Slide Heading for a green future Electrification is not all about batteries.
Liquid e-fuel is one way to store electricity,
battery another

If the world community is to truly succeed in achieving the goals of the Paris Agreement, we must be able to think holistically. A successful conversion from fossil to renewable energy carriers requires that all parts of the supply chain receive credible and economically feasible zero-emission solutions. Our contribution is an engine technology that can utilize the new liquid energy carriers and contribute to realize a market for the new zero-emission fuels.

Liquified storage of electricity

Bio-Fuels and e-Fuels are expected to play a significant role in decarbonizing the transport sector.

Despite the efforts on electrification, there will be boundaries related to energy density and “recharging” which makes it obvious that this is not a global solution. E-fuels – liquified storage of electricity – might be.

Increased integration of renewable power into the global energy mix will be fundamental to achieve reduced dependency on fossil fuels. Wind and solar energy are inherently intermittent and power transmission networks are ill-equipped to accommodate fluctuating energy. Future energy systems will benefit from applying load-following storage technologies at large scale. Emissions-to-Liquids (ETL) and Power-to-Liquids (PTL) technologies can absorb surplus power generated at peak times and in remote locations. Storing surplus electricity as liquid methanol allows cars, trucks, ships, and power generators to leverage existing distribution infrastructure and gain access to new energy markets.

Methanol has a long history as a road transport fuel, and it is starting to make in-roads into the maritime sector as a marine fuel. In the past, interest in methanol as a fuel was largely driven by its high-octane level that can enhance the performance of vehicles. As a fuel, it can be blended with gasoline or used neat, and it was commonly used in high-performance racing cars. Recent interest in methanol is largely driven by the global trend to bolster sustainability and accelerate decarbonization. Methanol’s clean-burning properties allow it to offer immediate emission reductions when combusted in Internal Combustion Engines (ICEs).

Methanol’s ability to be produced from renewable feedstocks such as Biomass, Captured CO2 and municipal solid waste (MSW) allows it to be a carbon-neutral fuel aligned with the global agenda to decarbonize the transport sector.

Multifuel is the key

The environmental challenge must be addressed and the growing effort on develop and produce zero CO2 fuels is a part of our common sustainable future. E-Fuels and BioFuels are a global and achievable path to decarbonize transportation on land, air, and sea.

Petrol and diesel are hydrocarbons – composed of hydrogen and carbon atoms. While conventional fuels are derived from oil, e-Fuels get their hydrogen from water and carbon from the air, with these elements then combined to mimic the structure of petrol, diesel and other oil-derived fuels. The energy used to create synthetic fuels can be renewable, and while burning them generates carbon dioxide (CO2), capturing carbon from the atmosphere during synthesis can offset this. eFuels can also be a smart way of storing energy generated by renewable sources during times of low demand. It`s actually liquefied storage of electricity.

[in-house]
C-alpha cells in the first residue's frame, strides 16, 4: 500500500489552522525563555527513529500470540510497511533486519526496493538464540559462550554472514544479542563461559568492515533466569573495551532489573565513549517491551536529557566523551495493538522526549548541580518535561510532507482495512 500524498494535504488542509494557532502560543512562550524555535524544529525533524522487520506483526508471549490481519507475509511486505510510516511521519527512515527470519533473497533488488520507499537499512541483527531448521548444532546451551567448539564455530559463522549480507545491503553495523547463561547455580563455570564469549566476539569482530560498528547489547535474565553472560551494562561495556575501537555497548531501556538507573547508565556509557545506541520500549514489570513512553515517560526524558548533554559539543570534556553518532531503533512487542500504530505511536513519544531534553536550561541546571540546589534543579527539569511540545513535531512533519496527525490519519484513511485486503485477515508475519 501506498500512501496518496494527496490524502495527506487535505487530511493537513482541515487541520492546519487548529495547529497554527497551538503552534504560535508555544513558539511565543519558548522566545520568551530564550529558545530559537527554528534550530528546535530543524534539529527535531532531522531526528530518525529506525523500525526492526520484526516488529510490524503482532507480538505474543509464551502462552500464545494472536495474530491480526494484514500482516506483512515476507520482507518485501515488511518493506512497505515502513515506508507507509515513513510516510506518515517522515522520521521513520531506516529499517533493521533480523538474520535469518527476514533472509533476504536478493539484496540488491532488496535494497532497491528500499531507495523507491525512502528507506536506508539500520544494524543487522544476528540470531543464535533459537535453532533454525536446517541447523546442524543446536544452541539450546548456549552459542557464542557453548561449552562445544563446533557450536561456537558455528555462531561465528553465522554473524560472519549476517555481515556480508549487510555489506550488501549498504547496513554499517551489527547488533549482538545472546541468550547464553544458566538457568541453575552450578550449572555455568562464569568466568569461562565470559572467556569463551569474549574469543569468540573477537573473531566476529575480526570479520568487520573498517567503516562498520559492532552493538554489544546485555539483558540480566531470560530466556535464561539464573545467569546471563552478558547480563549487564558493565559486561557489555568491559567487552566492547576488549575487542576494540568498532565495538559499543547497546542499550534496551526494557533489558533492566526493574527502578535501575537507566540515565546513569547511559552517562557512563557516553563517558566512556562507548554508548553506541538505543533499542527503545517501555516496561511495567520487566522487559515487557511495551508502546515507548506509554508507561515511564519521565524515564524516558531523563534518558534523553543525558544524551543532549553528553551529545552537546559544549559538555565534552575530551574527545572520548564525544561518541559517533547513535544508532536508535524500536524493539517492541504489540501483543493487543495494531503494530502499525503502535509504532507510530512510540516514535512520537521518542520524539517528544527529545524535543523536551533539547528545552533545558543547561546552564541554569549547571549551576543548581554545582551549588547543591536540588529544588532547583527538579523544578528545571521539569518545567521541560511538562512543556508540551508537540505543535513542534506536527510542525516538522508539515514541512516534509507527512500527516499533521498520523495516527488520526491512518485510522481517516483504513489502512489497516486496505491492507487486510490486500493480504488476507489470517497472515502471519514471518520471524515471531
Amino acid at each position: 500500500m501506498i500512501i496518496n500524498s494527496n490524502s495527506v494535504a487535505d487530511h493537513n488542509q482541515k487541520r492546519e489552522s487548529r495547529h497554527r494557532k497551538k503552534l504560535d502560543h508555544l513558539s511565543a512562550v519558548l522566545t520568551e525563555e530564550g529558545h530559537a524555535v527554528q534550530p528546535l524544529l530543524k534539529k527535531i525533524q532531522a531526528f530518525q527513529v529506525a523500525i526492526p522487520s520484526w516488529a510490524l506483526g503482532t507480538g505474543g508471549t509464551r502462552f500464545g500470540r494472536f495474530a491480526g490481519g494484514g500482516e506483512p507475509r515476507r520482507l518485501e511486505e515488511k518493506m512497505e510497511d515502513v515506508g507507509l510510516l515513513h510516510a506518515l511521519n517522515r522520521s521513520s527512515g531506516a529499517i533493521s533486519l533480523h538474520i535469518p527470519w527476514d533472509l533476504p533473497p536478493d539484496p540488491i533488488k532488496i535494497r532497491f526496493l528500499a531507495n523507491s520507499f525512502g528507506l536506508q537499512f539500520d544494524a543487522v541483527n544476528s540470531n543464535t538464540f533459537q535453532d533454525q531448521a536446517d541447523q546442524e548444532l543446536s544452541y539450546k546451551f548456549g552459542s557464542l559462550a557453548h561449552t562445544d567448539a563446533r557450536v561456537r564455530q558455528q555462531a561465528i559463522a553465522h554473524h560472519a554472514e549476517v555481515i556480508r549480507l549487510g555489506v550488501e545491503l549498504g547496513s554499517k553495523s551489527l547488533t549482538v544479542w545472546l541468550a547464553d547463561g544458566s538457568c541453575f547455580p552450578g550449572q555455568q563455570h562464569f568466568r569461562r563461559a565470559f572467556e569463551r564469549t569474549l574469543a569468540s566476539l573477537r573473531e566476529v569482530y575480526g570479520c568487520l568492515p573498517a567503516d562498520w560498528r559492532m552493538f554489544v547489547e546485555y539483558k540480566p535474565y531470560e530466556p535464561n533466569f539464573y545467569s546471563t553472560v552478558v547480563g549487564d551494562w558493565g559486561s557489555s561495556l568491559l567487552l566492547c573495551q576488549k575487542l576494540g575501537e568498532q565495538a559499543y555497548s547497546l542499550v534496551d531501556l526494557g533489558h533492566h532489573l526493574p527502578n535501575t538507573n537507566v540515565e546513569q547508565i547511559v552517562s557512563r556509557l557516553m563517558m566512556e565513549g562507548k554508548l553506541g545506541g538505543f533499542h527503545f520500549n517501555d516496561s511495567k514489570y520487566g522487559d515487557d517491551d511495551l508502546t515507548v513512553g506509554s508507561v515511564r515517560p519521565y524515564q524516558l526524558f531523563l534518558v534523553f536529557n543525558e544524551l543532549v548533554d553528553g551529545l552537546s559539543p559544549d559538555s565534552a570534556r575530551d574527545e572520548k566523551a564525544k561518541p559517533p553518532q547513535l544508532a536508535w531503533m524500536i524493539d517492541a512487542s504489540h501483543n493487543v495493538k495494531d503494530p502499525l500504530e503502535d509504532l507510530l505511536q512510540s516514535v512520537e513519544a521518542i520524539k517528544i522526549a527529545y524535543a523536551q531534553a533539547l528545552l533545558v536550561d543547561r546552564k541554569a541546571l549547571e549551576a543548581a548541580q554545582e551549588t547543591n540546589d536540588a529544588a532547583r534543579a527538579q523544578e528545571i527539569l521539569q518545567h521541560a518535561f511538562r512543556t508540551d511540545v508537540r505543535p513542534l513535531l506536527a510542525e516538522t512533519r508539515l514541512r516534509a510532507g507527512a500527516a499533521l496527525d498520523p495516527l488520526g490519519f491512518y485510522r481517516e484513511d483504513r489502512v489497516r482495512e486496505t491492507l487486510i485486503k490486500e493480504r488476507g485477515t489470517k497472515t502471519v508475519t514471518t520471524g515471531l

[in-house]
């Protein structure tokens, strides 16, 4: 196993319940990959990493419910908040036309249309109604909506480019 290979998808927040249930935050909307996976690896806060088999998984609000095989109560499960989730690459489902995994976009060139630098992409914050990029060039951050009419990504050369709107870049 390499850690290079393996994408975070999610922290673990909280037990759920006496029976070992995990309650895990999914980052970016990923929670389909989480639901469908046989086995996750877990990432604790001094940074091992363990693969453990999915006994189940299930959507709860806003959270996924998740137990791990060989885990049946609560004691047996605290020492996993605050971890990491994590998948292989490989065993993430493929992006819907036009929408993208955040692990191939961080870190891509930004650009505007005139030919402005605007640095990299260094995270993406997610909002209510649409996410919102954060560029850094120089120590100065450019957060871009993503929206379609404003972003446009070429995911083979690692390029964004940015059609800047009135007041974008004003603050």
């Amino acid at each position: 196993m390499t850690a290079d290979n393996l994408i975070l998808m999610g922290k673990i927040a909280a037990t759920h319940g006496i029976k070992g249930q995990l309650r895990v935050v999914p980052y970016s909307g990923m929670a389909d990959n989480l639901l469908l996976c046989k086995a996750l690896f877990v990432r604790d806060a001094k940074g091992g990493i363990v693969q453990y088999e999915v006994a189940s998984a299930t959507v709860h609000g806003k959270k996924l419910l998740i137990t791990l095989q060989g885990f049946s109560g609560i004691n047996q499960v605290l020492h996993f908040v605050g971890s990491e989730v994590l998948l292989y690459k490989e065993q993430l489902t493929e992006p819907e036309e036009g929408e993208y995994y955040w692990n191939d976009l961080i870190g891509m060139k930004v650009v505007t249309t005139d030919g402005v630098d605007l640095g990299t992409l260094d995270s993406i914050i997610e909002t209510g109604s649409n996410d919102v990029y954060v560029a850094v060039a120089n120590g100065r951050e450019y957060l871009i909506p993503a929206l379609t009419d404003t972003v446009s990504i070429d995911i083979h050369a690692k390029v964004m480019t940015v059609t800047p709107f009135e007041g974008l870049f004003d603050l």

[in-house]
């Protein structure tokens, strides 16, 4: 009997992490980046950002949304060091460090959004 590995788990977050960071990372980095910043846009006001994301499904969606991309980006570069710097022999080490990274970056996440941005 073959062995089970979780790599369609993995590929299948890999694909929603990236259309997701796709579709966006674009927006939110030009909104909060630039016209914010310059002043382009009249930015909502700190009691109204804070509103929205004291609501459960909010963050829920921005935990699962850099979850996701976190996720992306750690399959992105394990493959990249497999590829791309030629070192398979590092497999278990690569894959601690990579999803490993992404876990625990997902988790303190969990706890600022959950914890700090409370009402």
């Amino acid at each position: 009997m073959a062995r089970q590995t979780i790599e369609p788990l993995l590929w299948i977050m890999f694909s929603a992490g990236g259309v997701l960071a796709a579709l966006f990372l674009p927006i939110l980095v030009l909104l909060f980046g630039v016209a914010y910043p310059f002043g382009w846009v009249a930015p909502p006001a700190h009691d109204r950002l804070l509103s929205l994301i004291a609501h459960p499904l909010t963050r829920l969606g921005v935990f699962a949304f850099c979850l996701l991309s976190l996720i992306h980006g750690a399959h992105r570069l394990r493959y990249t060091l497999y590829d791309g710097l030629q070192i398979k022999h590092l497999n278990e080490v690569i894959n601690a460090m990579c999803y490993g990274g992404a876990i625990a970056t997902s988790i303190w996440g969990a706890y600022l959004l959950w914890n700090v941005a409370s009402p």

There is a number of different e-fuels on the block, all with different fuel properties and areas of application.  The future will tell if there is one winner or a number of winners depending on the sector. The more diversified the picture is, the more important it is to have a true multifuel engine concept.

Patentec`s patented engine architecture, The Linear Rod Technology (LRT), with variable geometric compression ratio, offers the key features to adapt multiple fuels in a fuel-efficient way. An engine that can operate with different compression ratios, depending on the fuels at hand. This unique feature gives the flexibility to adapt to a wide range of  different e-Fuels that will be a part of our sustainable future.

Fuel efficiency

Traditional fuels, based on oil, are the most costefficient due to scale of operation, both on production and distribution. This is a position developed through decades,  but that does not have to be the case in the future. Through legislation and environmental fees, the authorities can change this picture. This makes it likely that fuel prices will increase in the future and the engines fuel effeciency will be even more important than today.

Infrastructure is reusable

The infrastructure for storage and transportation of liquid fuels are present in  the infrastructure  we have built to handle fossile fuels.  This infrastructure may easily be converted to handle a number of e-fuels.